The COVID-19 Arrow: Striking at the Heart of American Life and Culture
In my opening observations regarding VUCA-Plus and COVID-19, I already noted the similarly between Israelis and Americans in their experience of the virus. A loss of control, fear, anxiety and stress are to be found in both countries. This is to be expected since the same virus is impacting the lives of those in both countries. The virus knows no national boundaries, nor does the COVID-19 experience make any distinction between cultures. While there are these common themes, they may be viewed differently through the lens of diverse cultures, histories and socio-political processes that are at play. This being the case, I wish to explore the distinctive characteristics of the society and culture(s) in the Unites States and at least speculate about potential unique experiences among those living in this society and dwelling within a distinctive American culture.
The Three American Challenges
As I reflect on the COVID-19 response in the United States, and as I ponder the analysis offered by Christakis, I have concluded that there are three major societal challenges associated with the virus. Two of these challenges concern the nature of social networks and the exponential way in which the virus spreads out through these networks. These two challenges are not necessarily unique to the United States. The third challenge concerns the way in which a specific society addresses the virus given the prevalence of either individualism or collectivism in this society. Here is where we are most likely to find differences from one nation to another.
Social Network Challenge: COVID-19, (like most viruses) wants to “hang out with people” – especially people who are standing close together in confined spaces. COVID-19 is a true extravert that thoroughly enjoys large, assembled crowds. Furthermore, it takes only a few social gatherings to begin the spread of the virus. These are the so-called super-spreader events that produce many of the surges in infections (and later hospitalizations and death). All of this relates to something called “exponential” growth -recently often identified as the “power law” (Taleb, 2010). Exponential growth takes place when the feedback mechanisms in any system are all positive (facilitating) and there are no negative (blocking or dampening) mechanisms.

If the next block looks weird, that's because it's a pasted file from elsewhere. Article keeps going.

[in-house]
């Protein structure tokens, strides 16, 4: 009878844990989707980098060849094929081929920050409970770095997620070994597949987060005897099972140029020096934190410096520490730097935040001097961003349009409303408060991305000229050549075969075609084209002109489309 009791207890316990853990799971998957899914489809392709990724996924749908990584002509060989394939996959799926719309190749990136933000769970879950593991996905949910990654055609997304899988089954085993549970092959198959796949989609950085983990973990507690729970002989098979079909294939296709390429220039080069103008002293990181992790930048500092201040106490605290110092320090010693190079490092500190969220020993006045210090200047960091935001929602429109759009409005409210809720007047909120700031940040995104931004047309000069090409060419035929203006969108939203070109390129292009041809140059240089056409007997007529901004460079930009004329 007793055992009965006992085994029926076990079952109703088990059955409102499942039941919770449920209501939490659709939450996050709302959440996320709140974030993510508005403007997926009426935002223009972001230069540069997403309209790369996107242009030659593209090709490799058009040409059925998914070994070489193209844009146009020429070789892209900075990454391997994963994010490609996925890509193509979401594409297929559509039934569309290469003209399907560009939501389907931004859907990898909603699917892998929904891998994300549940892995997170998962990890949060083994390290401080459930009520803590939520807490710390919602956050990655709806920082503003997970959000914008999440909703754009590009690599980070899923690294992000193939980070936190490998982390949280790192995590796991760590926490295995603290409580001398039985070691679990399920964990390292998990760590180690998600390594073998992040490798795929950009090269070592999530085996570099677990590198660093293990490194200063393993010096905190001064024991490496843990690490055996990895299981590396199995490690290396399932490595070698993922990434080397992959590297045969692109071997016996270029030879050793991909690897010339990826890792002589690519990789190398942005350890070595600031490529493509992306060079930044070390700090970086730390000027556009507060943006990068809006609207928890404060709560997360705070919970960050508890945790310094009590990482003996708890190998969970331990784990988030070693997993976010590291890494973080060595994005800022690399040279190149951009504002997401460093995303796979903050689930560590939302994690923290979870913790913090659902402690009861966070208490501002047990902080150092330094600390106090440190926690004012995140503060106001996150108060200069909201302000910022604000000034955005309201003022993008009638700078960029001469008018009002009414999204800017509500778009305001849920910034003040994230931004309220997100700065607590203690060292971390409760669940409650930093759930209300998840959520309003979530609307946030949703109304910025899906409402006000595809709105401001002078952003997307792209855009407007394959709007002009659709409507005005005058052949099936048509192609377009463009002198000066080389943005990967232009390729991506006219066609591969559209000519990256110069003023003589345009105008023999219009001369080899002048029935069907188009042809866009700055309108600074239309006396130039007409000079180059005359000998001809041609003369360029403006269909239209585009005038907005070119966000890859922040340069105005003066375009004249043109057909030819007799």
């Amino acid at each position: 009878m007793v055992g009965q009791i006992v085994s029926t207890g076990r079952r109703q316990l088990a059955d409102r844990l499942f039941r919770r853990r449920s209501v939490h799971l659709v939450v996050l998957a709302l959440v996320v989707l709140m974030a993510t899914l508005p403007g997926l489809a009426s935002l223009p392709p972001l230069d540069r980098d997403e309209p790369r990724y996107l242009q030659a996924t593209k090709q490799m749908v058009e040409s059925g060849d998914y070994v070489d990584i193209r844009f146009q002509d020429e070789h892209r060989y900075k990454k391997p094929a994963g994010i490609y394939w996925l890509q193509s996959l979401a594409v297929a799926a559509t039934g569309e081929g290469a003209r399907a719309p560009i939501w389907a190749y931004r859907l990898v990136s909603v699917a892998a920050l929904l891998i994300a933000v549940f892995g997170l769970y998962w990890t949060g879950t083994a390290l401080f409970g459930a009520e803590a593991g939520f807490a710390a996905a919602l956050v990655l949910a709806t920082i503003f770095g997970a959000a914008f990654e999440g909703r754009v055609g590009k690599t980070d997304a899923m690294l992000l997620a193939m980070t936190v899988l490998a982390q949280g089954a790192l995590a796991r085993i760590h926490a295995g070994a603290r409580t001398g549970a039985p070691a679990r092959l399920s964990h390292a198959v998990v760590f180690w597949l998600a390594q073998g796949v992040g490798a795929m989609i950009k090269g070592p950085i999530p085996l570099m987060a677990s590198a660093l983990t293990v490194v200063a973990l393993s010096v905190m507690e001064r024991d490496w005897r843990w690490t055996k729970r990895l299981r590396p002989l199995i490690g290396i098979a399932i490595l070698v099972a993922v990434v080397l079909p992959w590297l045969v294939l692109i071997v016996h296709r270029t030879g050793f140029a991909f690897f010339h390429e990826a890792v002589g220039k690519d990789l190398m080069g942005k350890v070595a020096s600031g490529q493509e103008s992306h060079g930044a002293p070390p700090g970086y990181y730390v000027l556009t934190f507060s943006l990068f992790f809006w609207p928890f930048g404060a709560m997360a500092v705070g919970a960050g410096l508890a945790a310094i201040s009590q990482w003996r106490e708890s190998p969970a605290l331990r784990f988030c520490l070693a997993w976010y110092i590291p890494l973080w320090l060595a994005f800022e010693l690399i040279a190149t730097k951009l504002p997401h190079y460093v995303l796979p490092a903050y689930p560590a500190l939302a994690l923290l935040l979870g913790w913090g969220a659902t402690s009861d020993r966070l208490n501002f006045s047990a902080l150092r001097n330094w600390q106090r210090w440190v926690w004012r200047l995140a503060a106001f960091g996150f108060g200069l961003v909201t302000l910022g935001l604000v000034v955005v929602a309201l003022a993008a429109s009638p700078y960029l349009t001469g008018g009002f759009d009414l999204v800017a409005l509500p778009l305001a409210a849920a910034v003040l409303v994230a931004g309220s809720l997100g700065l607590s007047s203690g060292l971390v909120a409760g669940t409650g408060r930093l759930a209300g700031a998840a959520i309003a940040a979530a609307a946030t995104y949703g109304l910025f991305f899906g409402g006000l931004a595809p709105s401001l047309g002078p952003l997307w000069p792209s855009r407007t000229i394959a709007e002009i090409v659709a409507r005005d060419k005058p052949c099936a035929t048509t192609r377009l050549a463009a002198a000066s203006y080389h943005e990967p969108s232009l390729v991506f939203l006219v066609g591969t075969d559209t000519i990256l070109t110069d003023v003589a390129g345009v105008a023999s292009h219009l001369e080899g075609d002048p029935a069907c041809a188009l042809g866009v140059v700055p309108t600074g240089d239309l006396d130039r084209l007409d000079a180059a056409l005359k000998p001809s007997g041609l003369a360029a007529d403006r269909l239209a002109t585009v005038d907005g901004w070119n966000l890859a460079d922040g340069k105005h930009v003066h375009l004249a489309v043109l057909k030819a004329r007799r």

We witness the power law operating when we see curves such as Christakis (2020, p. 98) offers that are skyrocketing up the right side of the graph. Ultimately, exponential growth does come to an end—there is an inevitable negative feedback corrective that comes into play. However, this negative mechanism is often not something we desire—such as the collapse or death of the system. In the case of COVID, the negative feedback mechanism might (but also might not) come to play once “herd immunity” is achieved. There are much more benign negative feedback mechanisms that can be implemented. These include pharmacological mechanisms (such as inoculations) and the nonpharmaceutical interventions (NPIs) of which we are all aware: social distancing, wearing masks, and staying at home. It is important to note that these interventions all involve social-psychological processes, as does the pharmacological intervention (encouraging or inducing people to get inoculated).
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